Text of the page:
The store also carries heritage brands and premium quality items from designers all over the world.
The Best Places To Eat In Palmerston-Little Italy
While Little Italy’s demographics have changed over the years, the neighbourhood is still home to amazing Italian cuisine:
Palmerston residents have some of the best restaurants, bars and lounges just a few blocks away in Little Italy.
Some of the most notable Italian eateries include:
- Il Covo
- Trattoria Taverniti
- Quadro Ristorante
- Cafe Diplomatico
But the neighbourhood isn’t only for Italian food.
The north end [of Palmerston] abuts Bloor West, home to newer arrivals like Kinton Ramen, Barrio Coreano and Basecamp… At the southern border is Little Italy, whose culinary bucket list includes Bar Raval, Woodlot and Doma.
There’s plenty of options for coffee and dessert lovers as well, including:
- Agenda Cafe
- Aroma Espresso Bar
- Madras Kaapi
- Sam James Coffee Bar
- Palmero Bakery & Cafe
Bakery Pompette serves up “authentic and intricate French delicacies, replicating exactly what you find on the streets of Paris.”
The Best Bars and Pubs In Palmerston-Little Italy
According to blogTO :
Little Italy…is a popular option for a bar crawl and late night eats.
Some of the neighbourhood’s top watering holes include:
- The Caledonian (Scottish pub with over 200 whiskies)
- Houndstooth (cheap drinks & free billiards)
- Monarch Tavern (mellow pub with cocktail lounge)
- Bangarang (cocktail bar with cornhole lanes & games)
- Bistro 422 (popular, low-key basement watering hole)
- Cloak & Dagger (Irish pub with live music & spacious patio)
Love craft beer? Then head over to The Monarch:
With recently revamped food and drink offerings, the Monarch now serves up 15 craft beers on tap including conditioned cask and over 35 bourbons.
The two-storey tavern also has a variety of pub games such as pool, darts and pinball.
The Best Schools in Palmerston-Little Italy
The neighbourhood is full of excellent public, private, religious and specialty schools, including:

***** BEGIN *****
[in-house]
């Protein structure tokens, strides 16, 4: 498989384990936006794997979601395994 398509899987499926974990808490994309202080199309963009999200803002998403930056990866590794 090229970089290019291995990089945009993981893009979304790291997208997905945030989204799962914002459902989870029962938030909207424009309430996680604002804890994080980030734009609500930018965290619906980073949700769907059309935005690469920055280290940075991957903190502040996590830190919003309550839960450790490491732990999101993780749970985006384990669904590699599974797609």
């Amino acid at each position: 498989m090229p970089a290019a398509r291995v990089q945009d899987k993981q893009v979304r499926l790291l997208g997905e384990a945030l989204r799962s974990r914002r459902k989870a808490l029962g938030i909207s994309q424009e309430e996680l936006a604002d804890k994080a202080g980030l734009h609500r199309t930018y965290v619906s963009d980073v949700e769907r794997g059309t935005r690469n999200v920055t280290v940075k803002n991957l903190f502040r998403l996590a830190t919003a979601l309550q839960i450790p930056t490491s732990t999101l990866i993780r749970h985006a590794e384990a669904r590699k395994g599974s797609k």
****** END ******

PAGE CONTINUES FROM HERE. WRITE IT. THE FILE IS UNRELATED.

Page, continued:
- Dewson Street Junior Public School (JK-06)
- Clinton Street Junior Public School (JK-06)
- Monstrose Junior Public School (JK-06)
- Kensington Community School (JK-06)
- Palmerston Avenue Junior Public School (JK-06)
- Central Toronto Academy (09-12)
- St. Mary Catholic Academy (09-12)
- Harbord Collegiate Institute (09-12)
- West End Alternative School (10-12)
- CaST (private high school from 09-12)
- The Bickford Centre (adult ESL classes)
For parents who value fluency in French, there’s Hawthorne II Bilingual Alternative Junior School.
The school is described thus:
Hawthorne II is unique. It is the only bilingual and the largest alternative elementary school within the TDSB.
The neighbourhood is also home to two Montessori schools, including Westside Montessori and The Orchard.
Other Location Highlights
- Arts & Culture: The Peach Gallery, Paradise Theatre, & Italian Walk of Fame
- Music & Entertainment: The Mod Club, The Smiling Buddha & The Royal Cinema
- Events & Activities: Taste of Little Italy, Festival di Strada & College Street Beats
- Parks & Playgrounds: Art Eggleton Park, Bickford Dog Park & Fred Hamilton Playground
TorontoLife agrees, stating “This downtown pocket offers two neighbourhoods in one.”
First, there’s the residential Palmerston, which is full of amazing schools, lovely parks and large houses at an affordable price.
Then there’s Little Italy, the commercial half, which boasts incredible restaurants, trendy retail, thrilling nightlife, and exciting annual events.
Together, these two very different, very unique areas form one remarkable neighbourhood: Palmerston-Little Italy.
Interested in buying a home in Palmerston-Little Italy? Simply contact me below.
Real Estate Broker
Living Realty Inc., Brokerage
m: 416.903.7032 p: 416.975.9889
a: 7 Hayden Street Toronto, M4Y 2P2
w: www.winslai.com e: [email protected]